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Second Season of Archaeological Excavation in Parthian 'Sarab-Mort' Underway


22 February 2008



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Edited by Shapour Suren-Pahlv


LONDON, (CAIS) -- Once again the Islamic regime's threat of dam construction to pre-Islamic Iranian cultural heritage has raised its ugly head to dominate the last month of the Iranian excavation calendar.


Iranian archaeologists have begun their second and last season of archaeological salvage operation at Sarab-Mort archaeological site, in Kermanshah Province, as the site will be submerged once the newly built Kaleh Shak Dam becomes operational in the first half of the next Iranian calendar year (March 20).


During the first season in April 2007, in which archaeologists claimed that the structure was Sasanian, the ceremonial hall of the manor house was excavated by experts from the Iran's Cultural Heritage, Handicrafts and Tourism Organization (KCHTO), said Yusef Moradi, director of archaeological research team at Sarab-Mort. Moradi asserted the structure was constructed during the Parthian dynastic era (248 BCE - 224 CE).


"Sarab-Mort is situated within the vicinity of the stream known under the same name. In the previous season we focused our research on the northern mound, in which we managed to discover a manor house dating back to the Parthian dynastic era. The manor house consisted of a private and an administrative section. During the last season, in the administrative section, we have unearthed an Ayvan, a ceremonial hall, courtyards and hallways which were leading to number of offices," said Moradi.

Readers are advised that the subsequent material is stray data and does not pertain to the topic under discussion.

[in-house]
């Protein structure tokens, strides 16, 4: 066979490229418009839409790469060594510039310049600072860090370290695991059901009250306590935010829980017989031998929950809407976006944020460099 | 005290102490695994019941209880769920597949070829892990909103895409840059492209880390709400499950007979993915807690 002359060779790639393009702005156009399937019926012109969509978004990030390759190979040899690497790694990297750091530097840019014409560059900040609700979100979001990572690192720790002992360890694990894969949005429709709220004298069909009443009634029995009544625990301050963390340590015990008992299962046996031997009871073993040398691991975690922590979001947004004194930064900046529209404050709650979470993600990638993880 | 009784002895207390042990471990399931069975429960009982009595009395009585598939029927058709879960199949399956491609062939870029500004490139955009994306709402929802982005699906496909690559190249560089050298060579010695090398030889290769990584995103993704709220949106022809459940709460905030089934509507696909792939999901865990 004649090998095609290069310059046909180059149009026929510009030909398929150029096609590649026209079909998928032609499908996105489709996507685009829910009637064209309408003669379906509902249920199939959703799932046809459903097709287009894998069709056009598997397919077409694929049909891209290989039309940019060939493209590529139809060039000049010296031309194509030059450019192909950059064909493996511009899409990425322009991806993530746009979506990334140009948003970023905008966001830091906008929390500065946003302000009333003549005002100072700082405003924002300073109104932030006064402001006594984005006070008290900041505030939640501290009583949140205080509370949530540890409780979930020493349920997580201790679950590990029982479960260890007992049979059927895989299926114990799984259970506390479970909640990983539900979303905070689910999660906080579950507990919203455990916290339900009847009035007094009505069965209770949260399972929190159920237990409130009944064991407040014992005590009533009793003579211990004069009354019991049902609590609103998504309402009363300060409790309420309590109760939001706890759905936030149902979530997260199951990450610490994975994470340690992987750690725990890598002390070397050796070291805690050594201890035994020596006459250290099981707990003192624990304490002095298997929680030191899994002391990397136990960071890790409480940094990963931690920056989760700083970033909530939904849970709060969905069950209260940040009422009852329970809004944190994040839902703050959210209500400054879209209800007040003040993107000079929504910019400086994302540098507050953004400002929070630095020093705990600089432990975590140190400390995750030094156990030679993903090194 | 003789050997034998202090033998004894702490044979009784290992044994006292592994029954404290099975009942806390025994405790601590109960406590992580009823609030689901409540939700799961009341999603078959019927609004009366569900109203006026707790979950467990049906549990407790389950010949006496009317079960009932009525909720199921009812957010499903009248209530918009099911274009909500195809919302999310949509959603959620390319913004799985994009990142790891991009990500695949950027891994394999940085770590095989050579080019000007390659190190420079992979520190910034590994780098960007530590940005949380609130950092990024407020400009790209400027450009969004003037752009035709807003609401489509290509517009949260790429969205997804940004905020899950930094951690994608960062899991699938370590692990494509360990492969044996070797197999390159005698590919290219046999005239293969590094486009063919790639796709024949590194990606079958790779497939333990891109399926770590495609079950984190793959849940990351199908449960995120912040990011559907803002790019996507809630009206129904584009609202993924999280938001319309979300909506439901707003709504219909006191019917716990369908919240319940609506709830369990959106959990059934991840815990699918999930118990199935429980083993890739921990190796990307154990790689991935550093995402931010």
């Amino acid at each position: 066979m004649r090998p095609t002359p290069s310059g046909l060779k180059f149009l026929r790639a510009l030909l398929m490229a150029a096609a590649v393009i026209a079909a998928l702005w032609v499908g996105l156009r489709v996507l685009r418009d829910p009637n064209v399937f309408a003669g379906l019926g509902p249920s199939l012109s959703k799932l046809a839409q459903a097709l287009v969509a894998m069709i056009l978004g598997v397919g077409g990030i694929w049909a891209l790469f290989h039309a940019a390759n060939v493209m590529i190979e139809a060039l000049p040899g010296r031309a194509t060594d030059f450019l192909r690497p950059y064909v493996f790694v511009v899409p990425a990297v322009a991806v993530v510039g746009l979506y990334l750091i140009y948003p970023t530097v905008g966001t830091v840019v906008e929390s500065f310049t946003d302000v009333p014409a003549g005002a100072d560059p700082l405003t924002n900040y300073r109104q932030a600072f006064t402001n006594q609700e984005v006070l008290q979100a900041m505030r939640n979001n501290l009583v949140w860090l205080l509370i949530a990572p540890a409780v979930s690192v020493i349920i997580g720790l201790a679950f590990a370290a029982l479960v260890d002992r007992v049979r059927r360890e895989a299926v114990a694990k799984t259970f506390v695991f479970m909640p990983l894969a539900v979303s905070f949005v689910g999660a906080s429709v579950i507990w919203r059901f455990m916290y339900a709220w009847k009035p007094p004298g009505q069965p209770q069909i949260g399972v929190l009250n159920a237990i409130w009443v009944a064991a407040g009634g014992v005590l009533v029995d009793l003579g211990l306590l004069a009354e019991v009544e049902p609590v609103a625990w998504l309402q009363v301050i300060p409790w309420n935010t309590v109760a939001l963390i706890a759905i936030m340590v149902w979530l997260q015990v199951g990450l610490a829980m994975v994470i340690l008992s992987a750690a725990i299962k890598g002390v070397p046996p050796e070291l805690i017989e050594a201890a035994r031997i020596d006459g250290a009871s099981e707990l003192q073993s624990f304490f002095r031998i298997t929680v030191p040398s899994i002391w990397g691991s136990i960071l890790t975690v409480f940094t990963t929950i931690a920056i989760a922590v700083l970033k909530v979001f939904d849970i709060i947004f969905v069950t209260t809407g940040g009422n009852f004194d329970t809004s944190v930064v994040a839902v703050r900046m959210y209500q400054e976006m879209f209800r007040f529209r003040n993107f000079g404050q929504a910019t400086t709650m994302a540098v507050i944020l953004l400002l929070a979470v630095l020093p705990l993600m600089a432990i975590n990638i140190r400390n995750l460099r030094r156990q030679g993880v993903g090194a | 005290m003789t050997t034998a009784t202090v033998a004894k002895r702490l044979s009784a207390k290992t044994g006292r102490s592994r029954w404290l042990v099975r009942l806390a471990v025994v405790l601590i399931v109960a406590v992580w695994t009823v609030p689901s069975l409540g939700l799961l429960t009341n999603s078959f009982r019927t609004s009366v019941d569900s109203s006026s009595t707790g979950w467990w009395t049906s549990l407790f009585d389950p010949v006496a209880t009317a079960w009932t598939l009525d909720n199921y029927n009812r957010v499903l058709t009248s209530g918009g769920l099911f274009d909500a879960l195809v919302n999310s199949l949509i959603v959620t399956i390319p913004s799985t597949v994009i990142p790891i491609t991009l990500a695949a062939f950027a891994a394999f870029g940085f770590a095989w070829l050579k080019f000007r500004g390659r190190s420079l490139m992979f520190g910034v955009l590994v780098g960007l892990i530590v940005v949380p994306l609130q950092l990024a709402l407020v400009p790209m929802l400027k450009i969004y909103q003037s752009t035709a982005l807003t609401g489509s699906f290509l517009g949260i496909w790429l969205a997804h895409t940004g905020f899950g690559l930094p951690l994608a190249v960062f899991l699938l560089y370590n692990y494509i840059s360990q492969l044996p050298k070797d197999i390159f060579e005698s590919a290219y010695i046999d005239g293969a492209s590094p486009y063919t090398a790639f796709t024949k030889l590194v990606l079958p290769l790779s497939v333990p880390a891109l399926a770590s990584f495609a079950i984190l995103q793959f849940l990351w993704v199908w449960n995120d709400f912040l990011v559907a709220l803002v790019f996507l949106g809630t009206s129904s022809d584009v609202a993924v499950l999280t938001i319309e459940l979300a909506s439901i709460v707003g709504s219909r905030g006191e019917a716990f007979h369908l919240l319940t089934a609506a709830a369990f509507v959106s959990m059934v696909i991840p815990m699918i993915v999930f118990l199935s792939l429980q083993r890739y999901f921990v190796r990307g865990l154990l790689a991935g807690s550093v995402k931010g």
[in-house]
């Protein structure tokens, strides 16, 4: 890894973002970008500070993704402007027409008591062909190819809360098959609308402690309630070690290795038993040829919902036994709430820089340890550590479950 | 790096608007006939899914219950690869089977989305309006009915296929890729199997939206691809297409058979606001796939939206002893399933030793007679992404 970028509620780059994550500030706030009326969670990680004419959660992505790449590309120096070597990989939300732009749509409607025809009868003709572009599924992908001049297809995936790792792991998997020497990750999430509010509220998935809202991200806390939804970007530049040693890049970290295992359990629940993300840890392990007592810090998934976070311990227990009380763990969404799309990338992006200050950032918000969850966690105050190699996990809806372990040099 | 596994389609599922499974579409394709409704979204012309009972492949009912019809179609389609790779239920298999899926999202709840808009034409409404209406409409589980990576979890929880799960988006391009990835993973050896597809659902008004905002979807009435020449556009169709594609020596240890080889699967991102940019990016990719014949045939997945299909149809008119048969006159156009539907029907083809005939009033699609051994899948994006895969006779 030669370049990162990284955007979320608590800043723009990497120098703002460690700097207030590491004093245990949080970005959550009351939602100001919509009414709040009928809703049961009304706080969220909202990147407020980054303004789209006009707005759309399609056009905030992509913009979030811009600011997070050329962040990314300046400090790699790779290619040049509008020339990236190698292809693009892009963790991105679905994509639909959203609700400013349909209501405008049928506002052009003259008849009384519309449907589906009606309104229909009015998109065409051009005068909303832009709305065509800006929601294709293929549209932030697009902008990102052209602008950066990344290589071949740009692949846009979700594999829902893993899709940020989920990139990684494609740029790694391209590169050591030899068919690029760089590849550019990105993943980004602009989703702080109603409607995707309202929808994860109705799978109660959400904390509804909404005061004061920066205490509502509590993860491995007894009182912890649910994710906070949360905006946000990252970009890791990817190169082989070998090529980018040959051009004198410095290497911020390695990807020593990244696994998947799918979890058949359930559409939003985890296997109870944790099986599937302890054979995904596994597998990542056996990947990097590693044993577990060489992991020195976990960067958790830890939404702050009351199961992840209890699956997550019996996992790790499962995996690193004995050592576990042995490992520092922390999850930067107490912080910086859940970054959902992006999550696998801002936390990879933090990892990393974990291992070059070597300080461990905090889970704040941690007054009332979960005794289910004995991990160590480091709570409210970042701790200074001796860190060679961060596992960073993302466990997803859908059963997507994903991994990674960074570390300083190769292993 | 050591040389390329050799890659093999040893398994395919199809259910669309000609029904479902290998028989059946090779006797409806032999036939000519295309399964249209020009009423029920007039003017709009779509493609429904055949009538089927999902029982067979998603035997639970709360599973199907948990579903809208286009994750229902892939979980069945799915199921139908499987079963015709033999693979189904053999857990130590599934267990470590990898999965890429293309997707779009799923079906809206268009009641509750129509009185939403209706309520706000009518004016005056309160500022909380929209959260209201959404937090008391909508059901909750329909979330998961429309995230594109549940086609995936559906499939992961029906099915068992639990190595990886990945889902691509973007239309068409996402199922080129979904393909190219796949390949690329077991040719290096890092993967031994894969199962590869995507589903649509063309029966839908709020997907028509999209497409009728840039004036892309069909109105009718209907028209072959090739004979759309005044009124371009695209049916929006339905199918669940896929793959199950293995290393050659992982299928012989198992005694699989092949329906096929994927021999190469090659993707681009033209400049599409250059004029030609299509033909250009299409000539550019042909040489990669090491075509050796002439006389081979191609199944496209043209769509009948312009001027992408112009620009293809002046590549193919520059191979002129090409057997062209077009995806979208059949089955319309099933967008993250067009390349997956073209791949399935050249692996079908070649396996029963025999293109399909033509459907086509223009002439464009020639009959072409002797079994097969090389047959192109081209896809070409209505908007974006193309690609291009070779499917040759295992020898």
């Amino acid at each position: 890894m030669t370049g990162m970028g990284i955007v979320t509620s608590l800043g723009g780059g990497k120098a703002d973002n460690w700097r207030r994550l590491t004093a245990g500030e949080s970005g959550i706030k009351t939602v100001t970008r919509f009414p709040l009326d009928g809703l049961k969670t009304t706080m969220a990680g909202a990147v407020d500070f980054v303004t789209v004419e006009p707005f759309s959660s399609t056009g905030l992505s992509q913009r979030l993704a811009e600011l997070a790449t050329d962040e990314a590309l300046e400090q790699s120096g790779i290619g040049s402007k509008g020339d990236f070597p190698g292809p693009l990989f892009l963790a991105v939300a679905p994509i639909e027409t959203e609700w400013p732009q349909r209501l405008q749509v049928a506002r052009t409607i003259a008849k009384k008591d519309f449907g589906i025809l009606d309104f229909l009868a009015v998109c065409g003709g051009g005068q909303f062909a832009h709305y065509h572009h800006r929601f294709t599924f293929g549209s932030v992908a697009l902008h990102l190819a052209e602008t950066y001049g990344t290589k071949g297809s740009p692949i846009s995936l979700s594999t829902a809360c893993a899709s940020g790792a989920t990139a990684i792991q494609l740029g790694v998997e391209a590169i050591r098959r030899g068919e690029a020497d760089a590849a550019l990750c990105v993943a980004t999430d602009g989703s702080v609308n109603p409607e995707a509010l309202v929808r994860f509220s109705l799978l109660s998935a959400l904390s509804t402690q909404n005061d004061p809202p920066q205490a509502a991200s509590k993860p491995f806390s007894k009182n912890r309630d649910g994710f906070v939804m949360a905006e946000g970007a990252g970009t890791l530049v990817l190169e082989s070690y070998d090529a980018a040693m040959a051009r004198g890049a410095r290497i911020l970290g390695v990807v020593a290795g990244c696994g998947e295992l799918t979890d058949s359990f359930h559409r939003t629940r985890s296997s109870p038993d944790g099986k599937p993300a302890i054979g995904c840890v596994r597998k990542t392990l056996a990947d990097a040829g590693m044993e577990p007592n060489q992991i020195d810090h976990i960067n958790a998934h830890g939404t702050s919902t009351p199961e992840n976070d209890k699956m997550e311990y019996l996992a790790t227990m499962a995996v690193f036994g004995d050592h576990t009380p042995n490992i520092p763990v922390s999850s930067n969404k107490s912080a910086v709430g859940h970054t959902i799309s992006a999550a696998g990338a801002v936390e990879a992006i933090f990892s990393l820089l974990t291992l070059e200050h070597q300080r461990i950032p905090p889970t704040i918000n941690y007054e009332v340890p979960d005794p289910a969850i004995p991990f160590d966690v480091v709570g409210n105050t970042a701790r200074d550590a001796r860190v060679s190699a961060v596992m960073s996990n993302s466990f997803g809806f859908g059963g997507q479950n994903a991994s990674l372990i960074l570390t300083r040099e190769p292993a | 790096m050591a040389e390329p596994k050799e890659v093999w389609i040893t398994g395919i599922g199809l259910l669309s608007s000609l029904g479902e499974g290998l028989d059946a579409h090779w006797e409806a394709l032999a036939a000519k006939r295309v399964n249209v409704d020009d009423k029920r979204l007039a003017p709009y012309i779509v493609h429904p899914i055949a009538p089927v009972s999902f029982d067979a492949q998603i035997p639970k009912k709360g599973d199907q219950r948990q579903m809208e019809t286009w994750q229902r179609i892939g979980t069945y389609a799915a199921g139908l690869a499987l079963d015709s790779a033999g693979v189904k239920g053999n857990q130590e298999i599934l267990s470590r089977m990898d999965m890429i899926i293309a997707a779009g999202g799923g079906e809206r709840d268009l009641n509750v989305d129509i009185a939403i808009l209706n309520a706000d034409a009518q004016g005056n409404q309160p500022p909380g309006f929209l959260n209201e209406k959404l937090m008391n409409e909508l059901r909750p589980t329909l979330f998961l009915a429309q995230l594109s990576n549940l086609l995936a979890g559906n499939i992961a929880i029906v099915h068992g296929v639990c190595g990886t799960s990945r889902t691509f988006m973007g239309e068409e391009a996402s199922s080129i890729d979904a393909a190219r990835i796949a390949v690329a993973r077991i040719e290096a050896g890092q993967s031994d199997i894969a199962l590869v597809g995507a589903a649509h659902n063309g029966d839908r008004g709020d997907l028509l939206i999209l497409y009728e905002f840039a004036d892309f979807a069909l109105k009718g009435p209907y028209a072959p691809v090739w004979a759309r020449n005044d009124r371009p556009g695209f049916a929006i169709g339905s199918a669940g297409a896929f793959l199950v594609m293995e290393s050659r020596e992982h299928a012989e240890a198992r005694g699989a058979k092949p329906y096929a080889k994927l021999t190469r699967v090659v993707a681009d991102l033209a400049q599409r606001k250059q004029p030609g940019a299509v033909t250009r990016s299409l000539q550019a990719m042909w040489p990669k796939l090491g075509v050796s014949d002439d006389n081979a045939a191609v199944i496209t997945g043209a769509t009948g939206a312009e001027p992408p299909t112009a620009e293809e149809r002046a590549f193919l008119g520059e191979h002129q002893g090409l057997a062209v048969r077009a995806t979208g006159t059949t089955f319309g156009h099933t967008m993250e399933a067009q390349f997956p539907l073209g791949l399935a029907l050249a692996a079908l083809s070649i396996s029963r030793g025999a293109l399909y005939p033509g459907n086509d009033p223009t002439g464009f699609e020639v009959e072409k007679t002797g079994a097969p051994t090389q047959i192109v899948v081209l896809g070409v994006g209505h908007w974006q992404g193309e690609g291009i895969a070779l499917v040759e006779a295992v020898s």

He then concluded, "in this season of salvage operation, we will conclude our excavation by unearthing the private section of the edifice, which will last three months."


Existence of plasters in the ceremonial hall indicate that the walls of this building were most probably covered with stucco decorations which have been destroyed over time. This manor house was covered an area about 5000 square meters. 


Sarab-Mort archaeological site, which is consist of thee archaeological mounds (Tappeh), is located 3 kilometres east of Gilangharb in Kermanshah province. The area is renowned for its mort (myrtle) trees. Myrtle was considered as a sacred tree by the ancient Iranians, and its leaves and fruits were used during Mithra and Anahita cultic ceremonies.    


Islamic Iran and the Plague of Dam Construction

The Islamic regime's massive scale of dam constructions is tearing up Iranian heritage sites throughout Iran, which forces Iranian archaeologists to carry out 'salvage excavations'. Most of these salvage works are conducted hastily without proper planning, or are left incomplete as the result of pressure from the regime.


The language of various excavation reports, documents and news coming out of Iran makes it obvious that Iranian archaeological teams are uncovering completely new sets of material culture and data about Iran's past on a daily basis -- and although archaeologists have a chance of finding these basic but very important pieces of information, their incomplete research makes the scale of destruction more disastrous.


Accountability, transparency and cultural heritage management are key to safeguarding any nations' historical past. There is every reason to expect pre-conceived programmes to successfully sample appropriate key endangered sites well in advance of destruction. Such systems are very successfully implemented in Western European countries, to strike a realistic balance between development and protecting cultural heritage -- but regrettably, it is not evident amidst the ruins of this ‘dammed nation', hindered by the theoretic regime in Tehran.



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